Administration of Trust [16th Post (Fiduciary Nature of Trusteeship)]

To Enong, welcome to my blog (again!). Up till now, for trustee, feel free to review my post on fiduciary nature of trusteeship, power of advancement, power of maintenance, tracing at equity, appointment of trustee, choice of investment and standard of care. More to come; remuneration and other relevant cases on demand. J

Fiduciary nature of trusteeship

1. The nature of a trustee’s duty towards a beneficiary is fiduciary. Examples of other fiduciary relationships are those of agent and principal, company director and company, and partner and co-partner. Additionally, the duties owed by solicitors, accountants, guardians and receivers are sometimes regarded as fiduciary.

2. Where a fiduciary has a discretion, he must not have a personal interest in exercising the discretion in a particular way. A trustee must be motivated to benefit the trust, not to himself. That is not to say that fiduciaries are not entitled to receive any benefit for their services but the amount of their reward must not depend on the manner in which their discretion is exercised. Banks, accountants and solicitors are after all unaccustomed to work for nothing.

3. A trustee must not set himself up in competition with the trust.


In Industrial Development Consultant Ltd v Cooley [1972] 1 WLR 443, the defendant, managing director of the plaintiff company, had been negotiating on its behalf a contract with the Eastern Gas Board. The negotiations failed and it was clear that the Eastern Gas Board objected to the plaintiff company particularly. The Eastern Gas Board then began negotiations with the defendant personally and the end result was that he terminated his contract with the plaintiff company and contracted with the Eastern Gas Board himself on similar terms to those originally proposed on behalf of the plaintiff company.


The defendant was constructive trustee for the company of the benefit of the contract.

4. Duty not to make secret profit. A trustee must not make any profit by virtue of his position.

a) Facts

In Keech v Sandford (1726) Sel Cas Ch 1, the trustee took over the benefit of a lease, which had been devised to the trust, when that lease expired. The trustee would not have been in a position to do so had he not been trustee. The lessor had refused to renew the lease for the trust on the ground that the beneficiary was an infant against whom it would be difficult to recover rent. The trustee thereupon took the lease for his personal benefit and profited from it.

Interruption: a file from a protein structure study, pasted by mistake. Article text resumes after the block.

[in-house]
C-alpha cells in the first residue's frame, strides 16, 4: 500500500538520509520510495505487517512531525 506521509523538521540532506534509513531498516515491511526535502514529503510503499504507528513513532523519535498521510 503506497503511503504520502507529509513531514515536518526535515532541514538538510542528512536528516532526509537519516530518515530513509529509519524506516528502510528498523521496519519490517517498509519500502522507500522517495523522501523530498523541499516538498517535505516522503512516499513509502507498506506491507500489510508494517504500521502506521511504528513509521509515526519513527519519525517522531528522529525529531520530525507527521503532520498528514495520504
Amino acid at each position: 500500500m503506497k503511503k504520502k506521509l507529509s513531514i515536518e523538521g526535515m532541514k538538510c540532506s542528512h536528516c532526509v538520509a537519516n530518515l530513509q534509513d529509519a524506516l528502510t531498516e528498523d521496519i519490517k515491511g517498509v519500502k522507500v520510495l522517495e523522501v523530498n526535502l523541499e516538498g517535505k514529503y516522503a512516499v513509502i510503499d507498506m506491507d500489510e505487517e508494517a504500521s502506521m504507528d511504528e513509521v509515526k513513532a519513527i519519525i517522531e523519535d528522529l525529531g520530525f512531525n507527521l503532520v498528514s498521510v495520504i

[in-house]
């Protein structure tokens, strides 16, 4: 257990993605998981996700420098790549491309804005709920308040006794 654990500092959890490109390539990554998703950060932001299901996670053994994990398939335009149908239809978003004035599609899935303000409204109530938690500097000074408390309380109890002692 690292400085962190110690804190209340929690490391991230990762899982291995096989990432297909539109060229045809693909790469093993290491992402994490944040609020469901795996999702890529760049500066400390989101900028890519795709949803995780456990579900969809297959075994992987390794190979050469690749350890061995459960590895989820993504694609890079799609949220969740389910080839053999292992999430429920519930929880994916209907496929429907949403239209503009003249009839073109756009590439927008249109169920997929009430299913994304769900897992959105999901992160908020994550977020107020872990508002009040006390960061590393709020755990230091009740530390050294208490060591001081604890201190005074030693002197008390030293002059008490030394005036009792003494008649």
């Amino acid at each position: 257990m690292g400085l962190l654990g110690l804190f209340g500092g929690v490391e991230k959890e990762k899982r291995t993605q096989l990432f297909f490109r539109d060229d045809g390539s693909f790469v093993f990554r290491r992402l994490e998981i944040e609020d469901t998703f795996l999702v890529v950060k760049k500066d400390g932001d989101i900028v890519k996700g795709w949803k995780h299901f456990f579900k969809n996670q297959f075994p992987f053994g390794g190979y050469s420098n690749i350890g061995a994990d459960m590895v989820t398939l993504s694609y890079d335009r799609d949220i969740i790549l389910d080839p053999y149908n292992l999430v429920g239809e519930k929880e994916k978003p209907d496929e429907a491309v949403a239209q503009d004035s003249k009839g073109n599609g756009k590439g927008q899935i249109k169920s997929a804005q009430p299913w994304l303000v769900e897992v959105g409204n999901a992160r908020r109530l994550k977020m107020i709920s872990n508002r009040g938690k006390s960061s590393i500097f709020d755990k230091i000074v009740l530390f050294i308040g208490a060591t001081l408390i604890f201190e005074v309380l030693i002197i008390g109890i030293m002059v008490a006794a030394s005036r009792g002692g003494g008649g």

The trustee was the one person in the world who could not take the lease for his own benefit because by doing so h would be profiting from his position. He had to assign the benefit of the lease to the infant and account for the profit received.

b) Facts

In Re Macadam [1946] Ch 73, trustees who used their position to appoint themselves to directorships of a company were held liable to account to the trust for all the fees they received as directors. This type of situation can commonly arise in private company because eligibility for appointment to directorships can depend on the legal ownership of a minimum number of shares, and indeed trustees may be under a duty to procure their representation on the board if it is necessary in order to safeguard the value of the trust share.

The causal connection between position and profit must be established. It was not in Re Dover Coalfield Extension Ltd [1908] 1 Ch 65. A case similar to Re Macadam, but where a trustee had already become a director before becoming trustee.

5. Misuse of opportunities and information.


In Boardman v Phipps [1967] 2 AC 46. House of Lord, Boardman was solicitor to a trust, whose property included a large but not majority holding in a company, Lester & Harris Ltd. He became worried about the competence of the management of the company, tried to persuade the managing trustee of the trust to acquire a majority holding in the company. His attempts at persuasion were unsuccessful, so Boardman decided to make the acquisition himself. He did so and then, by selling off some of the assets of the newly acquired company, Boardman made a large profit for himself. Additionally, because the trust still had a large share in the same company, his activities resulted in a large profit for the trust as well. It appeared that in negotiating for the majority shareholding he had obtained information in his capacity as solicitor to the trust which he would not otherwise have obtained. Phipps, a beneficiary under the trust, sued for an account of profit.


Boardman held the shares acquired as constructive trustee for the trust and he must account for any profits made.